As described above, the thin film transistor type photosensor of the third embodiment is prepared. B2 H6 is used as a doping gas in the third embodiment. However, BH3, B2 F6, or BF6 may be used in place of B2 H6 as a doping gas.

Subsequently, thin film transistor type photosensors (A) of the present invention, and thin film transistor type photosensors (B) formed by the conventional method (FIGS. 3A and 3B) are formed on a large glass substrate having a size of 300 mm□ at intervals of about 20 mm.

A mark + in FIG. 22 represents a position of each thin film transistor type photosensor. A point 0 represents almost the center of the substrate. The electrical characteristics of the thin film transistor type photosensors are represented by dark currents Id, the threshold voltages Vth of dark currents, photocurrents, and their temperature characteristics.

FIG. 24 shows the distribution of the dark currents Id at an operating point of the thin film transistor type photosensors located on the line A--A' in FIG. 23, and the distribution of threshold voltages Vth. The operating point is a gate voltage Vg=0 V.

As is apparent from FIG. 24, the dark current Id of the thin film transistor type photosensor (A) of the present invention is smaller than that of the conventional thin film transistor type photosensor (B), and the degree of nonuniformity (distribution) of the dark current Id of the thin film transistor type photosensor (A) is better than that of the conventional photosensor (B). The threshold voltages Vth of the dark currents of the photosensors (A, B) are almost equal to each other, and a degree of nonuniformity (distribution) of the threshold voltages Vth of the photosensor (A) is smaller than that of the photosensor (B).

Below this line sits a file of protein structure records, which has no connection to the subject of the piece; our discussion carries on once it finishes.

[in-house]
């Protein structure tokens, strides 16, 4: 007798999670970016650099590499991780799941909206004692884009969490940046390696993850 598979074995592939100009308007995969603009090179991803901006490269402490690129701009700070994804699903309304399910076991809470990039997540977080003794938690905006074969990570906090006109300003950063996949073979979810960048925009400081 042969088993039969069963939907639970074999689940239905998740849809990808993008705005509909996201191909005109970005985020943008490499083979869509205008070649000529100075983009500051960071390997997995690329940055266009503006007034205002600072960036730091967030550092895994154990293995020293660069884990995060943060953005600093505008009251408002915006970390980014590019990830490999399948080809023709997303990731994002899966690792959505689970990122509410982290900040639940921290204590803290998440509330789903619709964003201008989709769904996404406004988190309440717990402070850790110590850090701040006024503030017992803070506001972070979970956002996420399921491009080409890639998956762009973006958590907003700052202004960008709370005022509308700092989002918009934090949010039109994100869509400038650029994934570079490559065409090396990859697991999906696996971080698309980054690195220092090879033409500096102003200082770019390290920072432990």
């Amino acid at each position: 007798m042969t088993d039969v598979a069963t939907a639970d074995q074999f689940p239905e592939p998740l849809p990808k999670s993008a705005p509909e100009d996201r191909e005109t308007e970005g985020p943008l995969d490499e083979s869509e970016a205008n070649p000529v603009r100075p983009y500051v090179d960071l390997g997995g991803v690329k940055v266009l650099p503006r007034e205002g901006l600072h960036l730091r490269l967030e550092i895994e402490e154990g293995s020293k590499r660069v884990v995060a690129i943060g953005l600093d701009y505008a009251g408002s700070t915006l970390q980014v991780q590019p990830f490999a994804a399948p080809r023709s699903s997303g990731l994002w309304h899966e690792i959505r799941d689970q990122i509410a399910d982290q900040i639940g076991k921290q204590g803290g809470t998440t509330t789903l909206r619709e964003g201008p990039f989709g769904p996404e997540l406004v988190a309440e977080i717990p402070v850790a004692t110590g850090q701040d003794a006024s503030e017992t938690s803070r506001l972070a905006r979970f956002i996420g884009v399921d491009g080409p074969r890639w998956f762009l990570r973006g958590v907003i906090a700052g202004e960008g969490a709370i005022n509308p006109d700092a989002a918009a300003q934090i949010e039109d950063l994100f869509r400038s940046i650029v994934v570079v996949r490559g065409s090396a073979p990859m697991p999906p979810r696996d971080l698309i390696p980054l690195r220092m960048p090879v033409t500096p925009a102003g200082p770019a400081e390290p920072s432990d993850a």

FIG. 25 shows the distribution of room-temperature photocurrents at an operating point of the thin film transistor photosensors located on the line A--A' of FIG. 23, and temperature characteristics of the photocurrent (a photocurrent ratio at 60 C./25 C.; to be referred to as temperature characteristics).

If the gate voltage Vg is further finely adjusted in accordance with the distribution of the temperature characteristics of the photocurrent to correct the operating point, the distribution of the temperature characteristics of the photocurrent can also be eliminated in the conventional thin film transistor type photosensor (B).